Affordable Housing: What the Federal Government could do in the next budget to improve the situation

The spring budget

In 2005, the City of Vancouver (CoV) passed its Homeless Action Plan, which had 87 recommendations for all levels of government. The plan was updated in 2008 with specific policy recommendations for the Federal Government to create more affordable housing including the recommendation to develop a national housing plan. The CoV also made the following 3 recommendations:

1. Provide additional block funding through the Federal-Provincial-Territorial
(FPT) Affordable Housing Initiative for the development of new social and
supportive housing.

2. Implement changes to the income tax system to encourage the private
sector to build rental housing.

3. Continue to fund federal homelessness programs and the Residential
Rehabilitation Assistance Program (RRAP).

More recently the Mayor of Vancouver, Gregor Robertson in his capacity as the Chair of the Federation of Canadian Municipalities (FCM). stated that he was “calling on the Federal Government to use its spring budget to introduce cost-effective market incentives to encourage private-sector investment in rental housing.”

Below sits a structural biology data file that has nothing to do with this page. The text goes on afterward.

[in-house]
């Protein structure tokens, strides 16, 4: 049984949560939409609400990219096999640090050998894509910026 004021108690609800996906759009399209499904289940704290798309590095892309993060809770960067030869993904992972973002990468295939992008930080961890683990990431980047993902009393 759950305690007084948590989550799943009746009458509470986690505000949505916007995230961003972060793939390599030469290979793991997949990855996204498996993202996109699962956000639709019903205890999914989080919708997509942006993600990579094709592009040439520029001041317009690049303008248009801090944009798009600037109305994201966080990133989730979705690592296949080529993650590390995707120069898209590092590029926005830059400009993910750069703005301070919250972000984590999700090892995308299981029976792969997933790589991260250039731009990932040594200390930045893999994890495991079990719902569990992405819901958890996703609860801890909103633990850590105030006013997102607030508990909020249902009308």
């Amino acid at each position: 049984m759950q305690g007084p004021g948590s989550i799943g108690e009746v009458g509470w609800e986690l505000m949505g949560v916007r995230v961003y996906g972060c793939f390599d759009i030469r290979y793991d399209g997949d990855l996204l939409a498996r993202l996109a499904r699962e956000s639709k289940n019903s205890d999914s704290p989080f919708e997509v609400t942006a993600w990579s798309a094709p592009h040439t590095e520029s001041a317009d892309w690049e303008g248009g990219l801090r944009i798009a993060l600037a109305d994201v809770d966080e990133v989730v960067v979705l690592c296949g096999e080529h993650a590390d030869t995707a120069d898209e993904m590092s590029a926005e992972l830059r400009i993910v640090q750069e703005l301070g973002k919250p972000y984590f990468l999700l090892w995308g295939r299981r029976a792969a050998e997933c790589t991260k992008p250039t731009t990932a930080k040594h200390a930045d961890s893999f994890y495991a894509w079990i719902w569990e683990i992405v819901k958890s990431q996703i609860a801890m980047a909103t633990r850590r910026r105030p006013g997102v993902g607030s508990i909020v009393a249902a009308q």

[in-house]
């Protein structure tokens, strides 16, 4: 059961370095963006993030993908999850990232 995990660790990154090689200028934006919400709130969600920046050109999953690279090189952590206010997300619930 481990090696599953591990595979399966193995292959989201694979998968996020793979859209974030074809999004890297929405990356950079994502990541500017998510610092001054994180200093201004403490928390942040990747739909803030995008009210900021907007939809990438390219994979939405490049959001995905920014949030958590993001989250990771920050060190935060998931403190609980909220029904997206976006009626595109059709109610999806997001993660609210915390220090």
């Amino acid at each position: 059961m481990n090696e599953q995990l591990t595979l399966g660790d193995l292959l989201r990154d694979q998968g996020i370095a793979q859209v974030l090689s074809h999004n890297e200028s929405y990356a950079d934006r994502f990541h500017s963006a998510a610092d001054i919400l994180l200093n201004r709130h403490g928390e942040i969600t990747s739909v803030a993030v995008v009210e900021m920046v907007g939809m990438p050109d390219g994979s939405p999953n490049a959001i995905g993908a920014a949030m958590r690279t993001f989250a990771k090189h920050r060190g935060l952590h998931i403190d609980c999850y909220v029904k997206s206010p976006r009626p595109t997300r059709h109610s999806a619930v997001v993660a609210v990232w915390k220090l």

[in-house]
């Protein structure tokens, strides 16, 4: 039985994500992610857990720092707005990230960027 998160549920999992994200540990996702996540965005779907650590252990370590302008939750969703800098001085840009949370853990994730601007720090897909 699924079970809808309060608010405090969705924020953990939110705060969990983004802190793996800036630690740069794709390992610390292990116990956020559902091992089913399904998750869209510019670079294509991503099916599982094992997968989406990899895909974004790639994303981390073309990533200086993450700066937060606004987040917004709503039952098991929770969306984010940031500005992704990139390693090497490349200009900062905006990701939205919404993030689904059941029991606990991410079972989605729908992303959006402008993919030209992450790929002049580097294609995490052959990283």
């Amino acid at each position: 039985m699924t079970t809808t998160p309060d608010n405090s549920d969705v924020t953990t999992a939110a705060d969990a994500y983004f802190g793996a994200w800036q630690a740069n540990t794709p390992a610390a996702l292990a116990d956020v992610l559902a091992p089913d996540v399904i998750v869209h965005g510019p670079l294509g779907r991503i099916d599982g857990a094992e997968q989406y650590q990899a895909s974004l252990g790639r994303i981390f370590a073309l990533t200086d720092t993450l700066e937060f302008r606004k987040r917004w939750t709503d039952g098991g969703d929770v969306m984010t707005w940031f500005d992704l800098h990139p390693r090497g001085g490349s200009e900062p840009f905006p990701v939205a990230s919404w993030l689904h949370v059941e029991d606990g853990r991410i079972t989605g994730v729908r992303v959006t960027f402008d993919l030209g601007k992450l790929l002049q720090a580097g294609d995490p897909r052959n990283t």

The FCM request to the spring budget include:

• Low-interest loans underwritten by the Canada Mortgage and Housing Corporation (CMHC) to finance new rental construction.
• Tax reform to encourage owners to renovate and retain rental properties, providing an incentive to preserve affordable rental housing.
• Help for landlords to make rental housing more energy efficient, reducing costs and easing pressure on rents.

Mayor Robertson further stated:

“Each of these measures is designed to encourage private investment where it’s needed the most. While each has costs, they will generate enough direct economic activity and indirect long-term economic growth to offset these costs.

Under Canada’s Economic Action Plan, federal, municipal and provincial/territorial governments worked together to create jobs, fight the recession and build our cities. Now that stimulus spending is over, we must keep the economic recovery on-track. An important first step is building a strong, sustainable rental housing market that creates jobs and meets the housing needs of Canadians.”

It’s not hard to imagine how much money would be put into the economy if the Canadian government would investing capital dollars in housing and by encouraging private investment in developing purpose-built housing. While there is much that the CoV can do to create more affordable housing and it will be interesting to see what the Mayor’s “Task Force on Affordable Housing” will suggest, the Canada Government could have a critical impact on the whole issue. We should all write our MPs and encourage them to advocate for more funding for housing in the spring budget.

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